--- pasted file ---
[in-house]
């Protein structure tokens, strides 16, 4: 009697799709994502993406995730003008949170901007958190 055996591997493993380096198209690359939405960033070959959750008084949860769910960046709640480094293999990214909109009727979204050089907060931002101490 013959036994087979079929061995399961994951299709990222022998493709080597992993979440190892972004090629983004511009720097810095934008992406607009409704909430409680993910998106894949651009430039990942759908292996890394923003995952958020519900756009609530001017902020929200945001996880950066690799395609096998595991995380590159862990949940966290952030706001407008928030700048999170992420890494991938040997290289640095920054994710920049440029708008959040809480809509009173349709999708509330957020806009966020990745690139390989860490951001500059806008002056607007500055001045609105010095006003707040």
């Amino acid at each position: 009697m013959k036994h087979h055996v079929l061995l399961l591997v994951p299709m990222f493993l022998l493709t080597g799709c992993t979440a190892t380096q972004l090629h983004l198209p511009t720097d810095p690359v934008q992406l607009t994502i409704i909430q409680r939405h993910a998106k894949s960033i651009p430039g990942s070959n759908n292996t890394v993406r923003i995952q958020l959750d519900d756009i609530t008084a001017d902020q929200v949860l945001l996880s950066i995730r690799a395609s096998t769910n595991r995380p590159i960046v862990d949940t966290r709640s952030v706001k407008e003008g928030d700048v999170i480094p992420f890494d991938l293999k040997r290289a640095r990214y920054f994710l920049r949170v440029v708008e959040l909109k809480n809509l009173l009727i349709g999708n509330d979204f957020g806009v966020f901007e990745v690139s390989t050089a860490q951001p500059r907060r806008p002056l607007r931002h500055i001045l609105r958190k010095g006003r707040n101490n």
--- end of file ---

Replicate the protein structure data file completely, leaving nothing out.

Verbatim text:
[in-house]
């Protein structure tokens, strides 16, 4: 009697799709994502993406995730003008949170901007958190 055996591997493993380096198209690359939405960033070959959750008084949860769910960046709640480094293999990214909109009727979204050089907060931002101490 013959036994087979079929061995399961994951299709990222022998493709080597992993979440190892972004090629983004511009720097810095934008992406607009409704909430409680993910998106894949651009430039990942759908292996890394923003995952958020519900756009609530001017902020929200945001996880950066690799395609096998595991995380590159862990949940966290952030706001407008928030700048999170992420890494991938040997290289640095920054994710920049440029708008959040809480809509009173349709999708509330957020806009966020990745690139390989860490951001500059806008002056607007500055001045609105010095006003707040």
């Amino acid at each position: 009697m013959k036994h087979h055996v079929l061995l399961l591997v994951p299709m990222f493993l022998l493709t080597g799709c992993t979440a190892t380096q972004l090629h983004l198209p511009t720097d810095p690359v934008q992406l607009t994502i409704i909430q409680r939405h993910a998106k894949s960033i651009p430039g990942s070959n759908n292996t890394v993406r923003i995952q958020l959750d519900d756009i609530t008084a001017d902020q929200v949860l945001l996880s950066i995730r690799a395609s096998t769910n595991r995380p590159i960046v862990d949940t966290r709640s952030v706001k407008e003008g928030d700048v999170i480094p992420f890494d991938l293999k040997r290289a640095r990214y920054f994710l920049r949170v440029v708008e959040l909109k809480n809509l009173l009727i349709g999708n509330d979204f957020g806009v966020f901007e990745v690139s390989t050089a860490q951001p500059r907060r806008p002056l607007r931002h500055i001045l609105r958190k010095g006003r707040n101490n």